• If you transport your child in the car and the child is not in a wheelchair, a car seat or booster seat will be necessary. Our boys weigh approximately 50 lbs. and in our vehicle, we use a Graco booster seat that can be reclined. We also slightly recline the seats in the car that the boosters sit on. This prevents the boys’ heads from “flopping” forward and keeps them more relaxed. However, if your child needs more support, several companies make special needs carseats, and Adaptive Mall has a good selection. These seats can be expensive and often cost $600 or more.
  • If you have access to a pool or body of water, swimming can be wonderful. In water, the child’s body seems much lighter and movement is easier, not to mention it can be very relaxing. Our boys use a neck collar and a kick board with special straps while in the pool, which allows them to easily float and be more stable. These items can be purchased through Abilitations.
    1. neck-20collar

      Neck collar

    2. kick-20board

      Kick board with straps

Positioning

  • We have found that our boys respond very well to vibration. When they are laying down on their bean bag, we have them lay on top of a full length vibrating massage pad (made by Homedics and cost about $40). See Amazon or click here to purchase.
  • We also use a small vibrating massage pad on the boys’ beds. We wrap the massage pad in a cotton pad (see purchase information in Miscellaneous section) and then put the pad under their legs. The pad has an auto shut-off after one hour so we do not need to worry about having the boys get “hot spots” while they sleep. We use the Heat Plus Massager Heating Pad by Sunbeam but do not use the heat function. Click here for purchasing information.
  • During the day, we often have the boys sit in a Love Sac. This is essentially a very large bean bag, but instead of being filled with beads, it is filled with memory foam pieces. The Love Sac comes in many sizes and the covers are removable and can be washed in the washing machine. We have a Super Sac which is very large, but can easily accommodate both boys comfortably as well as an adult in between. We often lay the long vibrating massage pads on top of the Love Sac to help with comfort. The Love Sacs can be expensive, so you may want to look for a store near you or check on eBay.
  • mattress-20topper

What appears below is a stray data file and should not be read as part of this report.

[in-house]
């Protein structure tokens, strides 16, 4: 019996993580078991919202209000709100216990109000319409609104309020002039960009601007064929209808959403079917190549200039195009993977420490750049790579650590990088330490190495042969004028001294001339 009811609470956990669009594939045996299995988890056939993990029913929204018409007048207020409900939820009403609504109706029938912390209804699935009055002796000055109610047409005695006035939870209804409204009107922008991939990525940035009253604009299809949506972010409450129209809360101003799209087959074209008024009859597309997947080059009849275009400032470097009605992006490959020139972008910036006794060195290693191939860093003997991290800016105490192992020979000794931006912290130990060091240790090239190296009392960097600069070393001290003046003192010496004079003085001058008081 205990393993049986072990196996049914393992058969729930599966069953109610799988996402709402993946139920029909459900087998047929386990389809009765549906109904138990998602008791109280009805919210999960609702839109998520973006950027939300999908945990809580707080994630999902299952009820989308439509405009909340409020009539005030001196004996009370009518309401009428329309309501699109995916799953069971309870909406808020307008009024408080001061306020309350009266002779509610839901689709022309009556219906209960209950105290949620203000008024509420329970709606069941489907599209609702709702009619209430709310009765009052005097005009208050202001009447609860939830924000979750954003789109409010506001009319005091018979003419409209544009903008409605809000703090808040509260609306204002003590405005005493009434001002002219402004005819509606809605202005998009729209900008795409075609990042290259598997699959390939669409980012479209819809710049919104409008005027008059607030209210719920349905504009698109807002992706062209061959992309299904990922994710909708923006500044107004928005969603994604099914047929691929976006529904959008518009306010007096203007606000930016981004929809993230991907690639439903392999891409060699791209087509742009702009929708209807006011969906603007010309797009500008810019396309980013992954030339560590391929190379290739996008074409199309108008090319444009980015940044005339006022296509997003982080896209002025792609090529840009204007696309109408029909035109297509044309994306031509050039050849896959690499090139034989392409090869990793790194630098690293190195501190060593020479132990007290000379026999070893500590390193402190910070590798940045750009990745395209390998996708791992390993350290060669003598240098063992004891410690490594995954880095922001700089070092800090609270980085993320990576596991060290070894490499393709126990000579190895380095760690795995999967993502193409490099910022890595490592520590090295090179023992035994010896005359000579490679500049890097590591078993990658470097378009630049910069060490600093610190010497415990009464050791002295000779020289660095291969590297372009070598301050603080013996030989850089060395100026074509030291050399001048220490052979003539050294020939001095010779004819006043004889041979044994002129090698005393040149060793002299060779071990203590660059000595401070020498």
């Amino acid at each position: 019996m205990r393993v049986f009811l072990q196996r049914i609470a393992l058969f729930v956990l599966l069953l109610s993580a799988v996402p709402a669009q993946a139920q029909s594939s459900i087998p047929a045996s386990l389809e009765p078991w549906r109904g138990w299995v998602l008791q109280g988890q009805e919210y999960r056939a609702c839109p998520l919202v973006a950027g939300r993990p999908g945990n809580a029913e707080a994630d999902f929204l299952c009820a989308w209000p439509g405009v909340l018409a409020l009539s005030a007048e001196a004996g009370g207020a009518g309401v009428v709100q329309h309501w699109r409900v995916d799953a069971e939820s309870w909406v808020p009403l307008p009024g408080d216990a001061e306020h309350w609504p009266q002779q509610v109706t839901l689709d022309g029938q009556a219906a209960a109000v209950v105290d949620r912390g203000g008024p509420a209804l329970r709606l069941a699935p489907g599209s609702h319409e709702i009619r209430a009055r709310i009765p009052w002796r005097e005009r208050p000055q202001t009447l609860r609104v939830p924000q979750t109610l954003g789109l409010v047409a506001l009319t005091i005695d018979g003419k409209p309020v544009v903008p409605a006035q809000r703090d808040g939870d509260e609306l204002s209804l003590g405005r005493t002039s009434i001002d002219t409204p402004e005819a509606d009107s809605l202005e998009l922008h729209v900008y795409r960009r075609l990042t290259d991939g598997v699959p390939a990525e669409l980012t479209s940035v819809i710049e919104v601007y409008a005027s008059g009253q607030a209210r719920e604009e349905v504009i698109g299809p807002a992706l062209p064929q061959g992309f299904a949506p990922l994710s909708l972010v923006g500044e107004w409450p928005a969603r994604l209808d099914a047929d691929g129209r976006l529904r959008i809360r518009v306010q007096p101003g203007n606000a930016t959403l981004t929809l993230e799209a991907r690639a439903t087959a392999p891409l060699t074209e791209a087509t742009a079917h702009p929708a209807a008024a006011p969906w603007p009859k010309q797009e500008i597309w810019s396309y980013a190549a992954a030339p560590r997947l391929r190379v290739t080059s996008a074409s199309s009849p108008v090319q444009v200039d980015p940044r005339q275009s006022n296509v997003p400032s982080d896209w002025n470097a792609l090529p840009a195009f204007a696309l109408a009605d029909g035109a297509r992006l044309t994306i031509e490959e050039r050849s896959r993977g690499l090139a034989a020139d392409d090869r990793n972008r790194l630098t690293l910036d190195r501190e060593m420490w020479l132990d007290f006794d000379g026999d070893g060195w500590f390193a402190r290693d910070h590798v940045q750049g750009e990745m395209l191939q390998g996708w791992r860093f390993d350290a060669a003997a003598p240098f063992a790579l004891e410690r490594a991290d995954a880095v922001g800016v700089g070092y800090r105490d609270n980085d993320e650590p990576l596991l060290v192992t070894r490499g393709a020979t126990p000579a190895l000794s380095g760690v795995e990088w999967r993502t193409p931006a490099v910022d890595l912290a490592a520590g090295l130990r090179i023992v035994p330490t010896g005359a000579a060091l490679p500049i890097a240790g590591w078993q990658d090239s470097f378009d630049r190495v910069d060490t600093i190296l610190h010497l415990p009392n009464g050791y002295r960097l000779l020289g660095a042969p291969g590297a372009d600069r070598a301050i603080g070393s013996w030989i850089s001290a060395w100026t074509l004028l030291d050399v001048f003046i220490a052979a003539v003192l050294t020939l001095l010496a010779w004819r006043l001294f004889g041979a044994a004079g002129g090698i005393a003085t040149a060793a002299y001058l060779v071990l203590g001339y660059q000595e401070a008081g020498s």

Use a Memory Foam Mattress Topper to minimize bed sores or “hot spots” from the massage pad on the skin. We have found that John and Christopher do not move much when they are sleeping and have a tendency to get hot spots on their skin, but the memory foam mattress topper has completely stopped that.

  • riser

    Using risers to slightly elevate the head of the child’s bed can help with breathing and swallowing. Click here for an example. These cost about $9.99 per set.

Bathing and hygiene

  • bath-20chair

    A bath chair allows the child to remain stable while he is getting a bath or shower, plus it saves your back! We have the Leckey bath chair similar to the one pictured below. You can also get an additional platform that fits under the bath chair and raises it to approximately 3-1/2 feet high. See an example here.

  • Even though your child may not eat by mouth, caring for your child’s teeth and mouth are very important and bacteria can easily build up in the mouth. Swab your child’s mouth twice per day using a disposable toothette that has been dipped in an anti-bacterial solution such as Crest Pro-Health Rinse, Biotene, or Chlor-Hexadine. If your child has difficulty swallowing, place your child on his side, with the chin tucked in to help avoid aspiration and to encourage him to spit out the anti-bacterial solution. You may also want to use a suction machine while you are doing this. Bacteria may also build up on the tongue and cause bad breath, if this is the case, use a tongue brush (we prefer the Tung Brush) to scrape the tongue and remove bacteria.

Miscellaneous

  • Use rubber-lined cotton pads and put them on the child’s bed or any surface he is sitting or laying on to save on laundry. These are good for catching leaks from diapers, spit ups, etc. Our boys lay on these and we put them over the vibrating pads to prevent them from getting dirty and to protect them from getting sores from laying on a vibrating motor too long.